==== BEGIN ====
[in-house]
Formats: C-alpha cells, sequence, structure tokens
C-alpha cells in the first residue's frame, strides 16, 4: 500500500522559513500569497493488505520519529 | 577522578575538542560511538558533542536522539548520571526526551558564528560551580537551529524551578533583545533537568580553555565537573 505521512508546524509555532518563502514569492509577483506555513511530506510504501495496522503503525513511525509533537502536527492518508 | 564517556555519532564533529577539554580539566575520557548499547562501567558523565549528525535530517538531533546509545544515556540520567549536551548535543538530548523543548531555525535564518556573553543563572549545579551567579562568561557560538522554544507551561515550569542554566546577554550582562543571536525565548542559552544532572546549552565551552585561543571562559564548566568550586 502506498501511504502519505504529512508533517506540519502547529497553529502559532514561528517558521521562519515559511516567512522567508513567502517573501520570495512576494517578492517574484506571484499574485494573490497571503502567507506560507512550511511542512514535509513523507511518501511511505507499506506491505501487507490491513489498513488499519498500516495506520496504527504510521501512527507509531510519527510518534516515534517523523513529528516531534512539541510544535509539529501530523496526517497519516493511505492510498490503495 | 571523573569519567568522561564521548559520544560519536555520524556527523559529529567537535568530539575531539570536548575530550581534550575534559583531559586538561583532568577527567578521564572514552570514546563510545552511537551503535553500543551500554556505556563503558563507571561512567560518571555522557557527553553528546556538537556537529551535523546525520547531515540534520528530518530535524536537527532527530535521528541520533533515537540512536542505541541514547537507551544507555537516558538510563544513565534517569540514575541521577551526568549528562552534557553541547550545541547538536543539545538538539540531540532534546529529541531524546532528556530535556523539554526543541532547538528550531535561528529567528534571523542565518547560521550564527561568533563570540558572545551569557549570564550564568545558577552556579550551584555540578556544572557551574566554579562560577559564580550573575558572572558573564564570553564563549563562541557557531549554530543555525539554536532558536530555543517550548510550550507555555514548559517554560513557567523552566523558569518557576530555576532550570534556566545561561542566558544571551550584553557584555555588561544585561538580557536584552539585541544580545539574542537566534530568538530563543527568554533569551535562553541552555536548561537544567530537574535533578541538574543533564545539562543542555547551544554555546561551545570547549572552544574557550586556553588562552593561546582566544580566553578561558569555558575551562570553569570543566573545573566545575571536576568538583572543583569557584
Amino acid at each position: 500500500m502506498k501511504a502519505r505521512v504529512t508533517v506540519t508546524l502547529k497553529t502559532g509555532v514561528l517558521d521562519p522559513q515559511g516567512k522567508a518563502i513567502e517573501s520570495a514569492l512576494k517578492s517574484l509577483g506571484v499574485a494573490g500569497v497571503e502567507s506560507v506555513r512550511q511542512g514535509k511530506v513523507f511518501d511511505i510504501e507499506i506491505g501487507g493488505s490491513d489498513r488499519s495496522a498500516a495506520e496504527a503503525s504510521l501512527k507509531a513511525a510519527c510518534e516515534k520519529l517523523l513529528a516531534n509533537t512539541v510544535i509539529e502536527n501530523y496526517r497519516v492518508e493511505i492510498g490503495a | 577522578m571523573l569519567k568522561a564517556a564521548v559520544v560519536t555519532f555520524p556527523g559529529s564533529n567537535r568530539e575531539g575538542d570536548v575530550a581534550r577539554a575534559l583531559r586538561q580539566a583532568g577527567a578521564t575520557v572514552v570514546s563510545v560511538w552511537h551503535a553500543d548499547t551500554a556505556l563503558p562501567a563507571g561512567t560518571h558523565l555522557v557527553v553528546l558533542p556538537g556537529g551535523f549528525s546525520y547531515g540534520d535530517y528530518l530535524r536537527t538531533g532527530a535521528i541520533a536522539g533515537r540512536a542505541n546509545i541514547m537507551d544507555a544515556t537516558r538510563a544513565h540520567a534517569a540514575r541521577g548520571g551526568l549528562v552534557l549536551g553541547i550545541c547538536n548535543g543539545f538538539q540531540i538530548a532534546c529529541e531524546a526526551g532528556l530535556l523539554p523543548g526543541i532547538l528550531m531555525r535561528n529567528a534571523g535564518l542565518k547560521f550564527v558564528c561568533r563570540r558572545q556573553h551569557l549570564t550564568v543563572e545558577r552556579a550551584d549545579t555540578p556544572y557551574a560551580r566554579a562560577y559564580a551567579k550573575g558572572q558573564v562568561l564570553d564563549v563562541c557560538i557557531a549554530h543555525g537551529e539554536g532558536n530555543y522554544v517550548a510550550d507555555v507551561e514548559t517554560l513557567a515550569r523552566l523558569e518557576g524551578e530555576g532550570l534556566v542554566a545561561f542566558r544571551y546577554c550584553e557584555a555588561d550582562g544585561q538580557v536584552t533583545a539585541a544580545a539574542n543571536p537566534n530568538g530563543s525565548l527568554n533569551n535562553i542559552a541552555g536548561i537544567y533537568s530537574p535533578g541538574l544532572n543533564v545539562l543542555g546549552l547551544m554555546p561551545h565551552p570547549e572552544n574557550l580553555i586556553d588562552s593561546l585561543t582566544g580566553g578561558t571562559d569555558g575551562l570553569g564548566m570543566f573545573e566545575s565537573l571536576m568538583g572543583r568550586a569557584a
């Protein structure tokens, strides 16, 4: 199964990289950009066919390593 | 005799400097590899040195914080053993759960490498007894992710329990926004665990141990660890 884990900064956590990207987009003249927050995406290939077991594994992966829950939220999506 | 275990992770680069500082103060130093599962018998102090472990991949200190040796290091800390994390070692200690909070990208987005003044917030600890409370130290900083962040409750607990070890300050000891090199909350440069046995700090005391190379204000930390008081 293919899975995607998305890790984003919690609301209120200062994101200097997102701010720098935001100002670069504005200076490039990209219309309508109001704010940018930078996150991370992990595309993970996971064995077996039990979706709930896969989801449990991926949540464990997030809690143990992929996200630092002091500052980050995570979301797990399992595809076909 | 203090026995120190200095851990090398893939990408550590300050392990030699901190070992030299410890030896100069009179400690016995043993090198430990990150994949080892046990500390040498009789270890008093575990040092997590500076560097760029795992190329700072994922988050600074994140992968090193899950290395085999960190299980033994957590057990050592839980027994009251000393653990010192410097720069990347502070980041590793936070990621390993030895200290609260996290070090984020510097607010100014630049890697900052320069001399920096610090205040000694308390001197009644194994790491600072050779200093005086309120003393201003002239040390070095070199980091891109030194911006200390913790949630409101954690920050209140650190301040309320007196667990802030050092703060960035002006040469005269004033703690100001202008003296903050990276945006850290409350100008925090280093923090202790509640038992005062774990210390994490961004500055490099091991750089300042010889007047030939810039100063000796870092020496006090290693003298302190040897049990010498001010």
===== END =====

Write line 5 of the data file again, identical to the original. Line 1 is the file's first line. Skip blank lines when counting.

């Protein structure tokens, strides 16, 4: 199964990289950009066919390593 | 005799400097590899040195914080053993759960490498007894992710329990926004665990141990660890 884990900064956590990207987009003249927050995406290939077991594994992966829950939220999506 | 275990992770680069500082103060130093599962018998102090472990991949200190040796290091800390994390070692200690909070990208987005003044917030600890409370130290900083962040409750607990070890300050000891090199909350440069046995700090005391190379204000930390008081 293919899975995607998305890790984003919690609301209120200062994101200097997102701010720098935001100002670069504005200076490039990209219309309508109001704010940018930078996150991370992990595309993970996971064995077996039990979706709930896969989801449990991926949540464990997030809690143990992929996200630092002091500052980050995570979301797990399992595809076909 | 203090026995120190200095851990090398893939990408550590300050392990030699901190070992030299410890030896100069009179400690016995043993090198430990990150994949080892046990500390040498009789270890008093575990040092997590500076560097760029795992190329700072994922988050600074994140992968090193899950290395085999960190299980033994957590057990050592839980027994009251000393653990010192410097720069990347502070980041590793936070990621390993030895200290609260996290070090984020510097607010100014630049890697900052320069001399920096610090205040000694308390001197009644194994790491600072050779200093005086309120003393201003002239040390070095070199980091891109030194911006200390913790949630409101954690920050209140650190301040309320007196667990802030050092703060960035002006040469005269004033703690100001202008003296903050990276945006850290409350100008925090280093923090202790509640038992005062774990210390994490961004500055490099091991750089300042010889007047030939810039100063000796870092020496006090290693003298302190040897049990010498001010």